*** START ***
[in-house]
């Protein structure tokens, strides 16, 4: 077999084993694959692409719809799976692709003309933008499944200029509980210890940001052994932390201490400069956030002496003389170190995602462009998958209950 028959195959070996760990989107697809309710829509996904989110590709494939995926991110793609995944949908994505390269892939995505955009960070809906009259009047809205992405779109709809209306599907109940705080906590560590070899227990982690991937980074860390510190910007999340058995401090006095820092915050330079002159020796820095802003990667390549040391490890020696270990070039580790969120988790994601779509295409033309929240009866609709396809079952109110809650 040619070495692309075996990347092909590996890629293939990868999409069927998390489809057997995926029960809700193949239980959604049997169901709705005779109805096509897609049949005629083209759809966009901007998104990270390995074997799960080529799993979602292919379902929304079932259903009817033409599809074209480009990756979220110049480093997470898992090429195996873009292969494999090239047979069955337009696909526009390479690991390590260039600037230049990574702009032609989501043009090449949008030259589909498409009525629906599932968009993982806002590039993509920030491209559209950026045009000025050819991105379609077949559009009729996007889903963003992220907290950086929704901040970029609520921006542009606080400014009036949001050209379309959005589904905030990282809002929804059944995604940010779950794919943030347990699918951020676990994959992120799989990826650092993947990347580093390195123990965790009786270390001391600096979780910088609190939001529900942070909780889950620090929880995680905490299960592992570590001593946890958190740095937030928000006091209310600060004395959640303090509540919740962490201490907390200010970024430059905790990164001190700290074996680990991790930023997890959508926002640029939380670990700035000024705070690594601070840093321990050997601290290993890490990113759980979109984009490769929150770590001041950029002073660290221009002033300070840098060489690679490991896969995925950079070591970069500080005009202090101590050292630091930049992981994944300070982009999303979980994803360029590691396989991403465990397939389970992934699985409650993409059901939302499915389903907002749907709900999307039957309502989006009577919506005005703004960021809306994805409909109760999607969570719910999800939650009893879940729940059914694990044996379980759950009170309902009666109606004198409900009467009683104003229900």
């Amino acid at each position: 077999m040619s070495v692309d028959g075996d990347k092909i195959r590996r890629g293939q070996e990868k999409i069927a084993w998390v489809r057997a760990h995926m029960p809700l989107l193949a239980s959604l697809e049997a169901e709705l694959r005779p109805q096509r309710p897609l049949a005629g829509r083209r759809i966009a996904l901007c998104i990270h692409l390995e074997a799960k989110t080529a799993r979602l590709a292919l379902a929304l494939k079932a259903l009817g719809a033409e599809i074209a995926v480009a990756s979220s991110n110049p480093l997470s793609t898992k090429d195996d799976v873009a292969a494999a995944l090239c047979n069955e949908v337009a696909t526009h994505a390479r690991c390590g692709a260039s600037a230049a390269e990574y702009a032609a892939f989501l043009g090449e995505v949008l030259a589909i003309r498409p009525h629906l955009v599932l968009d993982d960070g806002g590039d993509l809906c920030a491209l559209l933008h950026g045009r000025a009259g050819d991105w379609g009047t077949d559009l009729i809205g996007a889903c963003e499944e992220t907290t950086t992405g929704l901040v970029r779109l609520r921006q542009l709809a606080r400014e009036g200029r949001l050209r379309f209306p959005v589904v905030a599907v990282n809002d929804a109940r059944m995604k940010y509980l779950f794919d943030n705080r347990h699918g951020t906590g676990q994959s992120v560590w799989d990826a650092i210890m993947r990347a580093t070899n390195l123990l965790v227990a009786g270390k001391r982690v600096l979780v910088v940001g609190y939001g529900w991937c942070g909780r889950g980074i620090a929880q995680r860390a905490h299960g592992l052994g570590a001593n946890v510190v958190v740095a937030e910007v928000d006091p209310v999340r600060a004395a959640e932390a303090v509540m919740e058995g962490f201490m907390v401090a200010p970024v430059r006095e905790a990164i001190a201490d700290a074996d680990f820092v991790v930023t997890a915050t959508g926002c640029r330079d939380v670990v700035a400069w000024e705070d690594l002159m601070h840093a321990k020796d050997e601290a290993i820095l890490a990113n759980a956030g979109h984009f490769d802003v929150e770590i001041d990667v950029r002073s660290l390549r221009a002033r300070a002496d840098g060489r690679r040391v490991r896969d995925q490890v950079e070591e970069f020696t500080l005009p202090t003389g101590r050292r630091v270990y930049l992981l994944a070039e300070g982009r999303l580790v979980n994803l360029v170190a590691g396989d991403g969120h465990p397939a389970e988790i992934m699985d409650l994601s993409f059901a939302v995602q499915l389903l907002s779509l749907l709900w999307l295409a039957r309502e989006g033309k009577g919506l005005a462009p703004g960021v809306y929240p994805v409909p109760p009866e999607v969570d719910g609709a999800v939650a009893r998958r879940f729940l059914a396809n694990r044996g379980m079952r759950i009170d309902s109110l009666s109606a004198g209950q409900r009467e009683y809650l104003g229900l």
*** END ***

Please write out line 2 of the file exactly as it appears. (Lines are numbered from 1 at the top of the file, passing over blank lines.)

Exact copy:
């Protein structure tokens, strides 16, 4: 077999084993694959692409719809799976692709003309933008499944200029509980210890940001052994932390201490400069956030002496003389170190995602462009998958209950 028959195959070996760990989107697809309710829509996904989110590709494939995926991110793609995944949908994505390269892939995505955009960070809906009259009047809205992405779109709809209306599907109940705080906590560590070899227990982690991937980074860390510190910007999340058995401090006095820092915050330079002159020796820095802003990667390549040391490890020696270990070039580790969120988790994601779509295409033309929240009866609709396809079952109110809650 040619070495692309075996990347092909590996890629293939990868999409069927998390489809057997995926029960809700193949239980959604049997169901709705005779109805096509897609049949005629083209759809966009901007998104990270390995074997799960080529799993979602292919379902929304079932259903009817033409599809074209480009990756979220110049480093997470898992090429195996873009292969494999090239047979069955337009696909526009390479690991390590260039600037230049990574702009032609989501043009090449949008030259589909498409009525629906599932968009993982806002590039993509920030491209559209950026045009000025050819991105379609077949559009009729996007889903963003992220907290950086929704901040970029609520921006542009606080400014009036949001050209379309959005589904905030990282809002929804059944995604940010779950794919943030347990699918951020676990994959992120799989990826650092993947990347580093390195123990965790009786270390001391600096979780910088609190939001529900942070909780889950620090929880995680905490299960592992570590001593946890958190740095937030928000006091209310600060004395959640303090509540919740962490201490907390200010970024430059905790990164001190700290074996680990991790930023997890959508926002640029939380670990700035000024705070690594601070840093321990050997601290290993890490990113759980979109984009490769929150770590001041950029002073660290221009002033300070840098060489690679490991896969995925950079070591970069500080005009202090101590050292630091930049992981994944300070982009999303979980994803360029590691396989991403465990397939389970992934699985409650993409059901939302499915389903907002749907709900999307039957309502989006009577919506005005703004960021809306994805409909109760999607969570719910999800939650009893879940729940059914694990044996379980759950009170309902009666109606004198409900009467009683104003229900």